Vintage Books (February 1996);
ISBN: 0679756973

It’s rightly said that nature’s imagination is richer than ours. But we ought to make an effort, an attempt that’s essentially noble. To draw an example: the study of disease.
        The idea of illness for the physician in conventional or integrative medicine demands the acquisition of identity—the inner worlds that patients under the spell of illness often create. More importantly, it may also often be surmised that the exploration of deeply altered selves and worlds is not one that can be fully made in the consulting room. Which only explains why the problem for the neurologist is doubly formidable—primarily because neurological patients often travel into the unimaginable.
        Neurologist and writer par excellence Oliver Sacks’ An Anthropologist on Mars is a veritable fount of wisdom. It encompasses in-depth, absorbing portraits of metamorphosis brought about by neurological chance. Dr. Sacks’ gem details the struggles of a surgeon consumed by the compulsive tics of Tourette syndrome [TS]—an illness characterised by convulsive movements, repetition of others’ words or actions, and the involuntary utterance of obscenities—unless he is operating; of an artist who loses all sense of colour in a car crash, but finds a new sensitivity and creative power in black and white; and of an autistic professor who cannot fathom the simplest social exchange or conversation betwixt fellow human beings, but has, nevertheless, built a remarkable career out of her intuitive entente of animal behaviour, receptivity, and form.
        Dr. Sacks, who has been at the cutting edge of hospital practice for over three decades, took off his white coat to explore his subjects’ lives. In the process, he also found his nirvana—a naturalist examining rare forms of life, “in part,” as he puts it, “like an anthropologist, a neuroanthropologist, in the field—but, most of all like a physician, called here and there, to make house calls at the far borders of human experience.”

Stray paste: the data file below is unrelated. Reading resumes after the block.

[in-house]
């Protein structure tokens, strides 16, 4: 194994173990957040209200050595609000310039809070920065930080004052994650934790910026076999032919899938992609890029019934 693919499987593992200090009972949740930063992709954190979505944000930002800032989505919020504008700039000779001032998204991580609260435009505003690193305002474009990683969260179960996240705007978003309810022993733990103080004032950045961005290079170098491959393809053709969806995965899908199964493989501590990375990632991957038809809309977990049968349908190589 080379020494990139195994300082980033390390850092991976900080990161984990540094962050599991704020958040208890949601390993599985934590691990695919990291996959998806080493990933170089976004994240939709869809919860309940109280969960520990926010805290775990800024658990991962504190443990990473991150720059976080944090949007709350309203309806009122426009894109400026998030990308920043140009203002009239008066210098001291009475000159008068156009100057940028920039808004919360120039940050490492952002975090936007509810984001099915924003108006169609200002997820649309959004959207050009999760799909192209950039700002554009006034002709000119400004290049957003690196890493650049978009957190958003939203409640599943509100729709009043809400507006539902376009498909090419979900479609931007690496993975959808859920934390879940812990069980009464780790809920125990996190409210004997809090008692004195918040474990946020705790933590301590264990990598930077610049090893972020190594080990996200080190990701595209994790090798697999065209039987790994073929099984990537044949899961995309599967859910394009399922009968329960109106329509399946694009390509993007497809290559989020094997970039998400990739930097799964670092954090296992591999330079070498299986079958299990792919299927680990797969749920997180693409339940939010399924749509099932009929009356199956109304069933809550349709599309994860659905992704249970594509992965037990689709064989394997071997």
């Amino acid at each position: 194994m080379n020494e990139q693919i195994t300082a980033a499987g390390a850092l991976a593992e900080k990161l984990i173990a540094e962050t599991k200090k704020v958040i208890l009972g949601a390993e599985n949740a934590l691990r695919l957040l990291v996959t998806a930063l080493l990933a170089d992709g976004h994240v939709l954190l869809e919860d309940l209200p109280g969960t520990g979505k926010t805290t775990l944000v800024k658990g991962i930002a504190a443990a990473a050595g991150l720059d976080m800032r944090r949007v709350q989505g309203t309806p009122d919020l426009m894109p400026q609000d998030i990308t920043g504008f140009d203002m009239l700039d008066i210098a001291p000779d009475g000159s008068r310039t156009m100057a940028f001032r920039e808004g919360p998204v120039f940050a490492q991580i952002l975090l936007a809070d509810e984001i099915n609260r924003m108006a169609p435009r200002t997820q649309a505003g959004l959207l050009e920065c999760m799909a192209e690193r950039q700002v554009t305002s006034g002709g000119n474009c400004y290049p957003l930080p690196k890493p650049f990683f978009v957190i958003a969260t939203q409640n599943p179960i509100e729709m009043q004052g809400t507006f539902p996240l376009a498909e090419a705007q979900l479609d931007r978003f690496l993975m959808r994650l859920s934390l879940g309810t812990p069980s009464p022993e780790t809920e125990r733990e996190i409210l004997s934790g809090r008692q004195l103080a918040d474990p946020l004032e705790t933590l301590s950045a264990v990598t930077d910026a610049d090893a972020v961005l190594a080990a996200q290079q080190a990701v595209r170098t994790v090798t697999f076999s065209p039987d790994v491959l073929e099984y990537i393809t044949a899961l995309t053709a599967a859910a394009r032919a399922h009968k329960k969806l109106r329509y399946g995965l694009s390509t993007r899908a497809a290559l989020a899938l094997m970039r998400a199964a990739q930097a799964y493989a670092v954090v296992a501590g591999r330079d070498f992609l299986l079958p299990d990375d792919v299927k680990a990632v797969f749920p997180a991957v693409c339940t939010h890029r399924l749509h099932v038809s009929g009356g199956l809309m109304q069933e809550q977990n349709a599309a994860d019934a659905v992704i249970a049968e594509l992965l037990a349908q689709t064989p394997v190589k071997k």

Neurological diseases cannot “conduct” one to other modes of being, howsoever disoriented they may be to our own way of thinking—even if they develop virtues and beauties of their own, whatever the specific type. Dr. Sacks’ profound examination, therefore, highlights a sound perspective on the way our brains construct our individual worlds. It not only provokes a novel sense of awe at who we are, but also instructs a compelling reconstruction of the mental acts we so often take for granted.
        Dr. Sacks’ work is meticulous. It traces the historical paradigms of TS from the time of Aretaeus of Cappadocia, who recorded the condition two thousand years ago, to Gilles de la Tourette, a young French neurologist, protégé of Jean Charcot, and friend of Sigmund Freud, who delineated the disorder in 1885. Any disease, writes Dr. Sacks, introduces a duality into life—an “it” with its own needs, demands, and limitations. With TS, the “it” takes the form of explicit compulsions, a multitude of impulsions, and inclinations, where one is driven to do this or that against one’s will or in deference to the alien will of “it.” In so doing, Sacks quotes Foucault, on what must be regarded as an inter-subjective approach, aside from the employment of the objective malady:

“…[into] the interior of morbid consciousness, [trying] to see the pathological world with the eyes of the patient himself.”

        Contends Dr. Sacks:

“Sickness implies contraction of life, but such contractions do not have to occur… Nearly all my patients, so it seems to me, whatever their problems, reach out of life—and, not only despite their conditions, but often because of them, and even with [their] aid.”

That persons with such radical adaptations co-operate is nothing short of a miracle.
        In Dr. Sacks’ words:

“… [The] brain’s remarkable plasticity, its capacity for the most striking adaptations, not least in the special [and, often desperate] circumstances of neural and sensory mishap has come to dominate my own perception of patients and their lives.”

        His is, therefore, a valid riposte. It is de rigueur for us to redefine the very concepts of “health” and “disease,” thanks to the ability of the organism to create a new organisation and order—one that fits into its special, altered disposition and needs, rather than any rigidly defined “norm.” In other words, it is a connotation beyond what we perceive as “black” and “white.”
        An Anthropologist on Mars is a spellbinding book. It is recommended reading for everyone—with or without a smattering of medical lexicon; being not “distinctly” human, in general phraseology, is also tantamount to being human.

Rajgopal Nidamboor is a Mumbai-based writer-editor. Visit him at